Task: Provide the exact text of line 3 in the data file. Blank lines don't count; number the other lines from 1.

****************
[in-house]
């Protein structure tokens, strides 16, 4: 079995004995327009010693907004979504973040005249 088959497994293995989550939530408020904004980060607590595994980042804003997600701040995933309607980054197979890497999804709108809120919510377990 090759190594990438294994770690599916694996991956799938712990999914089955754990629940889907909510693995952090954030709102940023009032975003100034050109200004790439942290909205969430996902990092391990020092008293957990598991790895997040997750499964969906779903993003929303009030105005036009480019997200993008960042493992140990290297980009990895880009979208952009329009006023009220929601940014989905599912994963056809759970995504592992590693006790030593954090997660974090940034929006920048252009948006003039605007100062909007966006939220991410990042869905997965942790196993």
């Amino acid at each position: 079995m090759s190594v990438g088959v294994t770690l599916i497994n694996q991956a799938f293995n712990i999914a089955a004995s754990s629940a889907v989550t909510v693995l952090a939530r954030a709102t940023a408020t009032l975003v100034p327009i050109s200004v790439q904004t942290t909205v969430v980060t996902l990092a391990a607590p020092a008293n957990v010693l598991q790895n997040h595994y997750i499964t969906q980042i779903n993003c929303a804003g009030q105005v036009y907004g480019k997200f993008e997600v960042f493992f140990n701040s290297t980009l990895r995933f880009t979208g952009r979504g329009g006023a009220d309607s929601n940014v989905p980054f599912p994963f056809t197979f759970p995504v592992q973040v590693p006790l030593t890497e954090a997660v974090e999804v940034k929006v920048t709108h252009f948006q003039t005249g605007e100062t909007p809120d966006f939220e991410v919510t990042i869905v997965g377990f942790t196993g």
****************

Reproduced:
């Amino acid at each position: 079995m090759s190594v990438g088959v294994t770690l599916i497994n694996q991956a799938f293995n712990i999914a089955a004995s754990s629940a889907v989550t909510v693995l952090a939530r954030a709102t940023a408020t009032l975003v100034p327009i050109s200004v790439q904004t942290t909205v969430v980060t996902l990092a391990a607590p020092a008293n957990v010693l598991q790895n997040h595994y997750i499964t969906q980042i779903n993003c929303a804003g009030q105005v036009y907004g480019k997200f993008e997600v960042f493992f140990n701040s290297t980009l990895r995933f880009t979208g952009r979504g329009g006023a009220d309607s929601n940014v989905p980054f599912p994963f056809t197979f759970p995504v592992q973040v590693p006790l030593t890497e954090a997660v974090e999804v940034k929006v920048t709108h252009f948006q003039t005249g605007e100062t909007p809120d966006f939220e991410v919510t990042i869905v997965g377990f942790t196993g």